Despite being an excellent album I wouldn't consider this one of the more essential releases in the RPI genre, but lovers of symphonic keyboard fuelled prog will no doubt find much to enjoy here.

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 Opera Prima by RUSTICHELLI & BORDINI album cover Studio Album, 1973
3.76 | 56 ratings

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Opera Prima
Rustichelli & Bordini Rock Progressivo Italiano

Review by Cesar Inca
Special Collaborator Honorary Collaborator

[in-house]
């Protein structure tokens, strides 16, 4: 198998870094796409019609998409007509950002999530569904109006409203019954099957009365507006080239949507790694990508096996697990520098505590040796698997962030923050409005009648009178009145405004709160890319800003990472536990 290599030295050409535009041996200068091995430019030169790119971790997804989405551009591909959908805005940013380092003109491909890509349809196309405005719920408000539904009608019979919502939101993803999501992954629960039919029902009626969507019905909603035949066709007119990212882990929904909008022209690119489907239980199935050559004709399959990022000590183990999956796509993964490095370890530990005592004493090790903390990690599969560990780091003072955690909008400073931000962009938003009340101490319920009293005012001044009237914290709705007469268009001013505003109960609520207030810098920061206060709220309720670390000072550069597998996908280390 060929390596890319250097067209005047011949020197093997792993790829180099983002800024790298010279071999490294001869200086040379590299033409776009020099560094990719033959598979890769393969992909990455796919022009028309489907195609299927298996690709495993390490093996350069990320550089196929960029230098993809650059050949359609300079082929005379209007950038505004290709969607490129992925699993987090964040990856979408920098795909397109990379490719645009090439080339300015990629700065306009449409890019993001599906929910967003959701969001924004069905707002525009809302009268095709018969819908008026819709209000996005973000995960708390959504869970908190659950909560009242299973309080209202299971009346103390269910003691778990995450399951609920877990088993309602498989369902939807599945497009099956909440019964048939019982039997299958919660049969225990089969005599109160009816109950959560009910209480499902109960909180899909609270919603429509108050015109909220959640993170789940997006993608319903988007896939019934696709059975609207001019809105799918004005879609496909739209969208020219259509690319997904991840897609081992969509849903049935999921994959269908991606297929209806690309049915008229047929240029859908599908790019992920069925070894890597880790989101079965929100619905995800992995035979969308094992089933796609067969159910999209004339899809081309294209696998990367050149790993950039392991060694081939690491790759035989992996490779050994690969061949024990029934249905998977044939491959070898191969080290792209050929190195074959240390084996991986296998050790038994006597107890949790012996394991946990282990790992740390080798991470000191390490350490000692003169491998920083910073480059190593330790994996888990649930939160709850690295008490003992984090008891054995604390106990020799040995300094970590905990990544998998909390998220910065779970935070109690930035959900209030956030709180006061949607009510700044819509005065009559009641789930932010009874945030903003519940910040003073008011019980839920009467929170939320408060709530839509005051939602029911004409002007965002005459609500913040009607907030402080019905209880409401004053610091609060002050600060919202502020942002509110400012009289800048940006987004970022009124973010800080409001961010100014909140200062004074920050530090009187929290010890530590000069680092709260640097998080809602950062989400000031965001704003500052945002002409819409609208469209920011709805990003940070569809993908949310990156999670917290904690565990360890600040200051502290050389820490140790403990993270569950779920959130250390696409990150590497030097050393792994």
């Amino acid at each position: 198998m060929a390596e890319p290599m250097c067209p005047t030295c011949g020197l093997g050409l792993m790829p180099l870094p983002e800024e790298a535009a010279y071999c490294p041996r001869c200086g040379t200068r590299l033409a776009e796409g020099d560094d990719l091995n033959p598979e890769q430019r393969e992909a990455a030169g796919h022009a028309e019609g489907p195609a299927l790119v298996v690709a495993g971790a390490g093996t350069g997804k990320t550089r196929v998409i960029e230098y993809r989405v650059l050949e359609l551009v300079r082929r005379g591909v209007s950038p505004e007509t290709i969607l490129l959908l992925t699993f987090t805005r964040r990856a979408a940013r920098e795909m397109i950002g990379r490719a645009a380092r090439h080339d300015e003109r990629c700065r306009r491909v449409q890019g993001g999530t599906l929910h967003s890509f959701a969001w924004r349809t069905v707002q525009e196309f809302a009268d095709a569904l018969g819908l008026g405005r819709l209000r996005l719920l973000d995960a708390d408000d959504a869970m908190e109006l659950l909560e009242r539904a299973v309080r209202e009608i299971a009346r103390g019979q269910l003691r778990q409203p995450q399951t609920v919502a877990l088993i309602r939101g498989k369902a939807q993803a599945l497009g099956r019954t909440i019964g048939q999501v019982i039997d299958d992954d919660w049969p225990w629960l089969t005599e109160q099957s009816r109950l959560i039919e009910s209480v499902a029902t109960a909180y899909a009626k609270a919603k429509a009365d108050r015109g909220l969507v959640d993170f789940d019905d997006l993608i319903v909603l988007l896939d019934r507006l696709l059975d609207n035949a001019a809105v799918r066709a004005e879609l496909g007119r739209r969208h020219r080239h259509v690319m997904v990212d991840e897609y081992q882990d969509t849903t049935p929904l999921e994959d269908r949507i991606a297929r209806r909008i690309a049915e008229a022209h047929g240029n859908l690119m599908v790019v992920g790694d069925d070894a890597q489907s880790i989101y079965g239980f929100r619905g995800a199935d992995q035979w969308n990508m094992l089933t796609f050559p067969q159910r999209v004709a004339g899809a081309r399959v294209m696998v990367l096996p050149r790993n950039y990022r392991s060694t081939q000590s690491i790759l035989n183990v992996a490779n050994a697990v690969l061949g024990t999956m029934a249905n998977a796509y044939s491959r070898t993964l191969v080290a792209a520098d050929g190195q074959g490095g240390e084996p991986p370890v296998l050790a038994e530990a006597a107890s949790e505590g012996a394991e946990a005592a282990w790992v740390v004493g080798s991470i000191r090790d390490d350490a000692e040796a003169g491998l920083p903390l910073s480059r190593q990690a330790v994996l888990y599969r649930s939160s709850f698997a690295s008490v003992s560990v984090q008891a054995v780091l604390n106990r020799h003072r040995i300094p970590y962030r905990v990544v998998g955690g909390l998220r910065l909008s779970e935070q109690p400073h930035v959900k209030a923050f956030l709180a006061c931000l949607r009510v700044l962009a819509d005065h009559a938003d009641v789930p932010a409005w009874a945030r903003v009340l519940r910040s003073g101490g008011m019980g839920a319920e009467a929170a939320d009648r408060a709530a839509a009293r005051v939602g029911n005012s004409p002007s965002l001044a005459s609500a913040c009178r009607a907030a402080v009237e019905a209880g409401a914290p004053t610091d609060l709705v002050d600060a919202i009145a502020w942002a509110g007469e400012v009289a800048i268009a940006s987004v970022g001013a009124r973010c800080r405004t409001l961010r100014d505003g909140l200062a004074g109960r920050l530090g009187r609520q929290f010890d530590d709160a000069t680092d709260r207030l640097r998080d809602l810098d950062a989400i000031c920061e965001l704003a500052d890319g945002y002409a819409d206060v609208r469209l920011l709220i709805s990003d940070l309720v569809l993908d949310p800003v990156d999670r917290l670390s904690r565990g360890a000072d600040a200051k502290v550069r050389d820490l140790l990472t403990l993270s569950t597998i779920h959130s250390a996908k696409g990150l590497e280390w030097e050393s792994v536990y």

4 stars As a youth, being already a talented piano player and composer in the early 7s, Paolo Rustichelli became enamoured of the sort of artistic rock that the colourful realms of progressive rock offered to rock fans and the music industry. Once progressive rock stood as a fertile garden of young bands in Italy, he joined forces with drummer Carlo Bordini in order to bring in heir own contribution among those provided by their country's big prog names such as PFM, Le Orme, Banco, etc. while they were at it, Rustichelli worked on the dissemination of the ARP synthesizer in the rock circles. "Opera Prima" is the final result of this effort, and indeed it happened to be a real gem to be sought after and dearly treasured by any true lover of the progressive genre. As I see it, there's no other way around it. The album kicks off on a very enthusiastic note, with the lovely 'Nativita'' providing a dynamic vibe that owes a bit to ELP and solo Wakeman, but is mostly related to the idiosyncratic Italian sound that had been developed within the worldwide symphonic rock trend. Just like a more robust version of Le Orme mixed with a better version of L'Uovo Di Colombo, plus somehow predating Corte Dei Miracoli, the duo delivers a magical mixture of explicit energy and romantic nuances, fluidly conveyed through the motif and mood variations ? 8 minutes of pure progressive glory. 'Icaro' follows, starting as what seems to be a power ballad but soon evolving into something rockier, even talking it into a raw spot (Rusticelli's singing is a very big help at keeping things raw). The emergence of a wild Baroque organ-driven interlude and the introduction of a jazz-oriented jam afterwards create a solid enrichment for the basic motif's development. 'Dolce Sorella' does fit the symphonic power ballad's framework, with noticeable allusions to the standards of Procol Harum and Yes, but of course, since this is a typically Italian sounding band and keyboards are the only protagonists, the sonic scheme stays closer to BMS and Le Orme. 'Un Cane' gets the album's second half started: with a prologue dominated by grand piano, the overall ceremonious overtone is guaranteed right away, and so, when the main body is installed, the track happens to be closely related in mood to the preceding one. 'E Svegliarsi In Un Giorno' doesn't follow a dissimilar pattern actually, although one can notice (or at least, that's how I picture it) that the ongoing mood is a bit less romantic and a bit more extroverted. Also, the compositional development is a bit more sophisticated, which is mostly due to the use of synthetic fanfares and Gothic-like mellotron washes somewhere in the middle. The final track ''Cammellandia' starts with a beautiful piano sonata, whose simplistic motif brings the key to the whole compositional architecture, which indeed is not too complex, but it is cleverly based on coherent moods and. The connections with Le Orme and ELP are somehow easy to notice, and there is also a scary element to this track that I may not have found alien in a Goblin album? but again, Goblin didn't exist by then yet, so we can sense something a bit pioneering here as well. So, all in all, what we have here is a very substantial album in musical terms through all the bombast patently delivered in the ever present synths (ARP and VCS 3) and mellotron inputs. "Opera Prima" is an excellent progressive opus, and as such it should be valued by any prog collector who intends to be really proud of their collection.